Yesterday, I had my first rigorous workout since coming back from Vietnam and getting over my cold. I’d been exercising the last two weeks, but I was definitely doing less strenuous routines and also running at slower paces to get my body back into the rhythm of morning exercise. It’s still been a struggle to get up in the morning, especially knowing how cold it is once I leave my bed and bedroom, but I’ve been trying.

But it felt good to work out. Before 10am, I already had over 7,500 steps logged on my Garmin, and I felt energized the way I did before our trip. This is when exercise gets addictive — the feeling you get after of accomplishment and renewed energy. Nothing really beats that feeling of getting your body active and feeling like you did something good for it. It also helps me think more clearly throughout the day, too.

Now, I just need to keep pushing myself to wake up early enough to work out and get to work on time. The usual winter challenge… mind vs. body…



New York Subway etiquette

At work, we were sitting around the lunch table today when one of my colleagues was complaining about people on the subway who enter the subway car and do not actually move in. When multiplied by hundreds, what this ends up resulting in is hoards of people crowding around the subway door, creating the fake appearance that the car is full, when in fact, the middle of every single car has plenty of standing space. And don’t even get me started on the seats that are empty in the middle that no one sits on. If you want to create more space… then people need to sit down in those seats!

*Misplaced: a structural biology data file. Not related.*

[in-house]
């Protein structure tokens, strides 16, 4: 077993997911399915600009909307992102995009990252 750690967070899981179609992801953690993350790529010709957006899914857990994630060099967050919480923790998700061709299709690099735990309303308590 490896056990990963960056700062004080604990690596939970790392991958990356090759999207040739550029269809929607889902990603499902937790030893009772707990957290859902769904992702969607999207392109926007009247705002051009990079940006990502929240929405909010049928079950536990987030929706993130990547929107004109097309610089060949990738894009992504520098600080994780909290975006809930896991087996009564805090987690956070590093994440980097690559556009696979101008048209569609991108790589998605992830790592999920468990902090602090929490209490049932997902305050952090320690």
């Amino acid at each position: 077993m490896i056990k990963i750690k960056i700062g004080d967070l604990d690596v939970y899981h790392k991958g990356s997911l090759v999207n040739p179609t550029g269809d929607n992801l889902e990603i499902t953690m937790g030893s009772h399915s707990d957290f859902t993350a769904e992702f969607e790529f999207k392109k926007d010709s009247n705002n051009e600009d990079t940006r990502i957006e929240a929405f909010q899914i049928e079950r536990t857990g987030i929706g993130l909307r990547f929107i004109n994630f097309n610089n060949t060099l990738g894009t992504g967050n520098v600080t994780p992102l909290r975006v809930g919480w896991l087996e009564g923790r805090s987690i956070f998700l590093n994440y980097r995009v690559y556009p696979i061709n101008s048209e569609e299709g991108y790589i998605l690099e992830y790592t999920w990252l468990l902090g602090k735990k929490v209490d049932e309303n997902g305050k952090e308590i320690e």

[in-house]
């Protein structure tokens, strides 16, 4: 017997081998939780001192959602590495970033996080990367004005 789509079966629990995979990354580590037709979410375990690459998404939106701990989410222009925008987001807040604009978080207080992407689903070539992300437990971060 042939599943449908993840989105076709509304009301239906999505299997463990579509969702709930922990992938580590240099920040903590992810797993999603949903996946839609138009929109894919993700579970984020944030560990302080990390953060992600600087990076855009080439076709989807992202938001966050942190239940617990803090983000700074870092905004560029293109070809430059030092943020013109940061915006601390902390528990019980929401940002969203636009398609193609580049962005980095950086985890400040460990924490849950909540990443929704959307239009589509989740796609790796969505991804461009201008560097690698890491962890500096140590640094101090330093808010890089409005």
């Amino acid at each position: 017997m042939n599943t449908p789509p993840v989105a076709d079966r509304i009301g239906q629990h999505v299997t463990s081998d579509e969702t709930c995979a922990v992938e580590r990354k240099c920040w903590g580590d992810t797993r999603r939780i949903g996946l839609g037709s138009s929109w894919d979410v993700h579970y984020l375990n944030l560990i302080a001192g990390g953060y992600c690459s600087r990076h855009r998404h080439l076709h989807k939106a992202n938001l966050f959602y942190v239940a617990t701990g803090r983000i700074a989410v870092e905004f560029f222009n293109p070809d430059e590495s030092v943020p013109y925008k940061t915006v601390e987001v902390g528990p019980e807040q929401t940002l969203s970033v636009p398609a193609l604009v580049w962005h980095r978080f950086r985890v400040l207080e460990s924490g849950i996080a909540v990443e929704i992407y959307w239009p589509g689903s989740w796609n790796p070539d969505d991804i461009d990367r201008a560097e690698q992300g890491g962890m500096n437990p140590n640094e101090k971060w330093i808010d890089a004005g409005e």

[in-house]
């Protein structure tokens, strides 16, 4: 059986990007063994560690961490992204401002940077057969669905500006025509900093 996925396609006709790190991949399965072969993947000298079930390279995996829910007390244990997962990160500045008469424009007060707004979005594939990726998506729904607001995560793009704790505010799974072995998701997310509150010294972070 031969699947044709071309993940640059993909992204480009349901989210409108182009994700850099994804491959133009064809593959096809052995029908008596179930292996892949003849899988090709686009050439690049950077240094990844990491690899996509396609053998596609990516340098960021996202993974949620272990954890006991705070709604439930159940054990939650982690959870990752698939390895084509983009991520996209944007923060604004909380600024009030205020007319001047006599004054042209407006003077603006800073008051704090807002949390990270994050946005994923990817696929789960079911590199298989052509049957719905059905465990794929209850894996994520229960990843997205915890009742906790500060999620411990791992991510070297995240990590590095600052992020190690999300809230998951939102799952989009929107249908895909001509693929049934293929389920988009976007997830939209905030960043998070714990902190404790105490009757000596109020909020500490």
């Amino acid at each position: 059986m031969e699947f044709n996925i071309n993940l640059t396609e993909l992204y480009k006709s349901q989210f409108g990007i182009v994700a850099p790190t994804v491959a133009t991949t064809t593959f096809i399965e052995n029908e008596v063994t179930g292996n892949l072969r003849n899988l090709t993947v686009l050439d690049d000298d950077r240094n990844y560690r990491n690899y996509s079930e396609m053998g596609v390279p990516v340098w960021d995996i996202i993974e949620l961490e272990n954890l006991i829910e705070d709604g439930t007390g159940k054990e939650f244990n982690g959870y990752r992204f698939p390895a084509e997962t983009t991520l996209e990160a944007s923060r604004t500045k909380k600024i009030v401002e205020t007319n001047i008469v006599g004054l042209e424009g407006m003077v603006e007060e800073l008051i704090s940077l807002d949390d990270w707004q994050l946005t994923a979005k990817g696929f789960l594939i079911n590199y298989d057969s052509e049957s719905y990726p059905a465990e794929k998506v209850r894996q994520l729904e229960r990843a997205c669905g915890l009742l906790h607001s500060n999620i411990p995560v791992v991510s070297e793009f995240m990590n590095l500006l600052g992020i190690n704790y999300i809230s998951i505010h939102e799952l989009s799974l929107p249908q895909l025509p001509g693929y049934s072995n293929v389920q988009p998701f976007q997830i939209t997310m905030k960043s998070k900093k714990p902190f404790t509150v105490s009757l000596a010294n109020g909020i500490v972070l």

“You know who’s a New Yorker and who’s new to this city or a visitor when you see people crowding around the doors,” my colleague said. “Real New Yorkers don’t crowd by the doors.”

I don’t know how you define “real New Yorker.” I’ve been living here 10.5 years, and I don’t do that. I end up annoying people by saying “excuse me” and pushing my way into the center of the car. In fact, I don’t see enough people being aggressive enough to do that. So I don’t really think what my colleague is saying is true. If anything, New Yorkers have a reputation of being all in it for themselves, so if that is truly the case, then by definition, the behavior crowding around the doors would be in line with that.

I’m happy to push my way through the subway car, though. If anything, I’m doing everyone else a favor by getting in and making use of the real space in the middle that actually exists.


Sri Lankan dal